Chicagoan Jamie Freveletti is a former lawyer, an avid distance runner, and a black belt in aikido—basically, the heroine of a thriller, just like those she writes.
She’s given some of those qualities and more to Emma Caldridge, the protagonist of her Thriller Award-winning series. Caldridge returns this month in her fifth outing, Blood Run. It’s the inaugural title from Calexia Press, a new publisher of crime fiction headquartered in Chicago. Jamie Freveletti is the founder, though she plans to continue publishing work traditionally, too.
In addition to her Emma Caldridge novels, Freveletti has penned two entries in the Robert Ludlum Covert One series for Ludlam’s estate, The Janus Reprisal and The Geneva Strategy, and was a contributor to the 2017 non-fiction anthology, Anatomy of Innocence, Testimonies of the Wrongfully Convicted.
I talked to Freveletti recently about Blood Run, Calexia’s origins, and the high-wire act of being both an author and a publisher.
This is the fifth in the Emma Caldridge series. What are your goals for Emma as a character as you continue the series?
Because Emma’s a biochemist and scientist, she’ll continue to address some of the more interesting discoveries in science. I’m always scanning scientific articles for cutting edge or surprising information. For example, the disease mentioned in The Ninth Day is an ancient one, but a medical journal discussed a new form of transmission and I mentioned it in the novel. This year the article hit the news and I’ve gotten emails from readers attaching links and saying, “I knew about this from your book.” I love those emails!
The crime genre is built on series novels. Why do you think readers love series characters so much, and what considerations did you make about Emma’s character to feed that love?
I think readers want to return to a character they know and like and that they can check in on. Almost like a friend: “What’s she up to now?” This also allows a reader to be confident of their expectations of a character. They know that Emma Caldridge is a woman with a strong moral code, is dedicated to helping people, and is willing to fight for herself when required. I’m mindful that she needs to remain the driving force in each book.
This is the first book out from your own press, Calexia. Tell me about why you started the press in the first place, and also why your book is the first through the chute.
The idea for Calexia Press started three years ago when I was talking to a friend in marketing (not book marketing) and they commented on how rote some of the marketing techniques used for books seemed to be. At the same time Ingram announced that they would pair with two authors to create their own “imprint” and allow them access to Ingram’s sales force and massive distribution network. I wondered what would happen if I created a modern marketing twist on a traditional press platform. Also, the chance to create employment for those in an industry that I love was a big selling point for me.
I decided not to make the press mine, but to take the imprint idea one step further and publish other authors as well, and when I approached Ingram they were intrigued. We inked a deal and Calexia has a roster of manuscripts and authors ready to go!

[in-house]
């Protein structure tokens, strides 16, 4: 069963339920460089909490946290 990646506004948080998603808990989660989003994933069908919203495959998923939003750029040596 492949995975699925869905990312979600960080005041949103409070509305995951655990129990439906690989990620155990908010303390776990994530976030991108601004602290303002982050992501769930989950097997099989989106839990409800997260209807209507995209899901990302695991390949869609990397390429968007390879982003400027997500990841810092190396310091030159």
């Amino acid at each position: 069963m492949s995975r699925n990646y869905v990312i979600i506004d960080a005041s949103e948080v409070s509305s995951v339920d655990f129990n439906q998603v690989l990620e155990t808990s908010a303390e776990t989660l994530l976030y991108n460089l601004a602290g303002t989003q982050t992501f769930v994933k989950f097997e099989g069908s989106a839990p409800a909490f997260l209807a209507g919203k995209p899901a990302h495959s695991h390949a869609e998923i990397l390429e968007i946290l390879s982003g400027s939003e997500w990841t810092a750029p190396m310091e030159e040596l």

Mine is the first because we figured that there would be kinks to work out in the beginning phases and we didn’t want to subject any other author to those kinks.
What have you learned about publishing since becoming a publisher that you never knew as a writer?
I’ve learned that a big part of marketing a novel comes not from the moment it hits the bookshelves, but all the way back at the beginning before it gets anywhere near a reader, and a lot of this behind-the-scenes action is out of the control of the both the author and the reader. Every professional in the chain has taught me something fascinating about the process—even our printer. I was sitting with her and discussing paper stock and covers and how to best present a book with a high word count (mine run at least 95,000 words). She said, “Well, you don’t want a lot of ‘mouse-trapping.’” I must have looked puzzled because she smiled and opened a sample and showed how when it’s too dense the book will snap shut on the reader. I loved the term and have been trying to get a chance to mention it, so there it is!
What can you tell us about future titles or plans for Calexia?
We have a New York Times bestselling author up next writing a thriller, then a historical thriller, and then another Emma Caldridge novel. We want to have the process running smoothly before we attempt a full debut, but we are looking at expanding from the mystery/thriller genre in year three.
We hope your new company won’t slow down your own output. What are you working on next, and when can we read it?
I’m working on a Sherlock Holmes short story for an upcoming anthology to be published by Norton in 2018, another Caldridge thriller, also for 2018, and putting the finishing touches on a manuscript that I started three years ago, but had to put aside in order to write the Robert Ludlum Covert One novels. So the output remains!
Blood Run by Jamie Freveletti
Published November 14, 2017
Jamie Freveletti is the award-winning, Chicago-based author of six novels and contributed to the 2017 non-fiction anthology Anatomy of Innocence, Testimonies of the Wrongfully Convicted. She is also the founder of Calexia Press.
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Lori Rader-Day is the Edgar® Award-nominated author of Under a Dark Sky, The Day I Died, Little Pretty Things, and The Black Hour. She lives in Chicago, where she co-chairs the mystery readers' conference Murder and Mayhem in Chicago. Her next novel, The Lucky One, is out from Harper Collins in February.